To be clear, Windows 8.1 Update 1 is not exactly an earth-shattering update, and while it brings many small changes to Windows, it likewise doesn't add any major new features. Windows 7 and 8 represented what the Windows team could deliver in three years, and Windows 8.1 is what they can do in a year. Update 1? That's about three months' worth of work, tops.
The problem with Update 1 isn't in any single small functional addition. It's in the strategic direction that this update implies. You may recall that I previously described Windows 8.1 as an apology, a way to fix Windows as much as possible in one year, and make the Metro environment more hospitable to tablet users (fewer trips to the desktop and Control Panel) and make the desktop more hospitable to traditional PC users (fewer reasons to visit the Metro side of the fence). In that sense, Windows 8.1 is "successful," but only within the confines of the madness of its predecessor. It doesn't do a thing to address the fact that Windows isn't a single OS. It's two of them, mobile and desktop, fused together unnaturally like a Frankenstein's monster.
So what does Update 1 add to the mix? This time around, Microsoft has committed what I consider to be the cardinal sin of Windows: It's a return to that age-old issue where Windows simply grew, spaghetti-like, to accommodate every silly possible need of the system's too diverse user group. Now, there are multiple ways to do different things in Metro, too. This previously consistent environment—like it or loathe it—has finally been put under the committee's knife.
Now, some people will see this as "choice," because these changes—desktop-like context menus in the Start screen, a desktop-like title bar in Metro apps, and so on—will somehow make the system more consistent for them, because they still use traditional PCs. But here's the thing. This mobile environment worked just fine with mouse and keyboard in Windows 8.0 and 8.1, and it was consistent with the touch-based interactions for which the environment was designed. Now? It's a mess.
Windows 8.1 Update 1 again proves that design by committee never works, and that by not strictly adhering to a singular product vision, the solution that is extruded out to customers on the other side is messy, convoluted, and compromised. Say what you will about Sinofsky, but Windows 8 was his baby. I can assure you that no one in Microsoft is particularly eager to claim this mess as their own. And Sinofsky must be beside himself with rage at what they've done to destroy what he created. More isn't always better. Sometimes, it's just ... more.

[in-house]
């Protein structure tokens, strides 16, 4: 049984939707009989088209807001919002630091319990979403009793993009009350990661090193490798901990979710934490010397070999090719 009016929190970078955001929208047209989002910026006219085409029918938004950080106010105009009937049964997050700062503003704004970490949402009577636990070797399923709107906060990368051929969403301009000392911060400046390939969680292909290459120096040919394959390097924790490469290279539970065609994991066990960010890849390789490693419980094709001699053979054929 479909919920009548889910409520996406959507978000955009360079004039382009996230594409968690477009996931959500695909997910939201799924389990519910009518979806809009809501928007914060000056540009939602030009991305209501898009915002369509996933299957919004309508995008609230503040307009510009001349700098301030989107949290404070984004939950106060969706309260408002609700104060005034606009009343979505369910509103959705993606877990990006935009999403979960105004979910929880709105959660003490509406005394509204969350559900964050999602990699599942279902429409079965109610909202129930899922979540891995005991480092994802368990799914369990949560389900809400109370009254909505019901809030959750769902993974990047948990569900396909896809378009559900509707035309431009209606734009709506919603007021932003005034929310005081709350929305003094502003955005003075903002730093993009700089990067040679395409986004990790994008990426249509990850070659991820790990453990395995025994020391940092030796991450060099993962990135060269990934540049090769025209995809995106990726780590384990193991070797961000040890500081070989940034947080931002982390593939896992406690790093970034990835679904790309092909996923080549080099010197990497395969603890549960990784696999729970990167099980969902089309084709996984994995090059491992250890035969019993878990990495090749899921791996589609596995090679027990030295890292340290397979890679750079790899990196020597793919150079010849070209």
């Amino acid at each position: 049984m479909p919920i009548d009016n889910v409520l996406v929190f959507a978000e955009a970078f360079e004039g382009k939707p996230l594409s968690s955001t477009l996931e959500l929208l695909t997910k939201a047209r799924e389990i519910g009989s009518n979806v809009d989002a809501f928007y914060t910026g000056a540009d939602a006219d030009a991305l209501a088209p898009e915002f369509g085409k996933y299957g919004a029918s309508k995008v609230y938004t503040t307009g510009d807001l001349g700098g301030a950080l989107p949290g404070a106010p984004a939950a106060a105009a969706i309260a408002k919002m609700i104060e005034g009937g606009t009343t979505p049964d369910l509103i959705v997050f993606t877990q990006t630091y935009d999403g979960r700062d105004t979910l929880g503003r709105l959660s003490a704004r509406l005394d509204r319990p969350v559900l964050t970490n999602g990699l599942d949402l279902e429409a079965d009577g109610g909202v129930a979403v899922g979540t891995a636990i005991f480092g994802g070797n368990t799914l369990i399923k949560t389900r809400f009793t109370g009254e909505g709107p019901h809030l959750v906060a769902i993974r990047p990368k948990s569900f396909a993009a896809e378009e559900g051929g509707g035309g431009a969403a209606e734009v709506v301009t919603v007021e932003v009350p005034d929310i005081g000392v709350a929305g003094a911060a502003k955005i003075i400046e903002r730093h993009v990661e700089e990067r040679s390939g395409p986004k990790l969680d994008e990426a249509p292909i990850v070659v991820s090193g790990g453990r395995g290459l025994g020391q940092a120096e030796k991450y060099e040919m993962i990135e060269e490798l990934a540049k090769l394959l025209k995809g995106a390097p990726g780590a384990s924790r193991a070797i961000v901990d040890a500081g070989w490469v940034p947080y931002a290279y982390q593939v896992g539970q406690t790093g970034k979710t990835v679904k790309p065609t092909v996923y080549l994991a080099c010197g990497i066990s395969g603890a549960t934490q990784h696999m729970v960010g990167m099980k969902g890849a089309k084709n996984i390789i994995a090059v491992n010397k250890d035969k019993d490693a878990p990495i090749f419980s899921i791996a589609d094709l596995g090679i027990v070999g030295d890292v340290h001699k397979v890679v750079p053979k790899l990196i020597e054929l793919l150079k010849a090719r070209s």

I do have some advice for the Windows team. And it's as obvious as it is necessary.
I always accepted the messy bits of Windows in the past because the system addressed such a large audience. But given the way things are going, Windows should evolve into a system that is laser targeted to the customers who will in fact continue using it regularly. That's mostly business users, but even when you look at the consumers who will use Windows, that usage is almost entirely productivity related. Windows should focus on that. On getting work done. On an audience of doers. Job one should be productivity.
Everyone likes to compare Apple or the Mac to BMW and, you know what? Fair enough, and if that's true then Windows is obviously GM, the overly-big messy GM of a decade ago. But Microsoft can't afford for Windows to be like GM anymore—just like GM couldn't, for whatever that's worth. Maybe Windows needs to be more like GMC, the part of GM that only makes trucks (and truck-based SUVs). After all, while many people choose to use a truck for basic transportation, they're really designed and optimized for work. You know, as should be Windows.
You can't please everybody, Microsoft. So stop trying. It's time to double down on the people who actually use your products, not some mythical group of consumers who will never stop using their simpler Android and iOS devices just because you wish they would.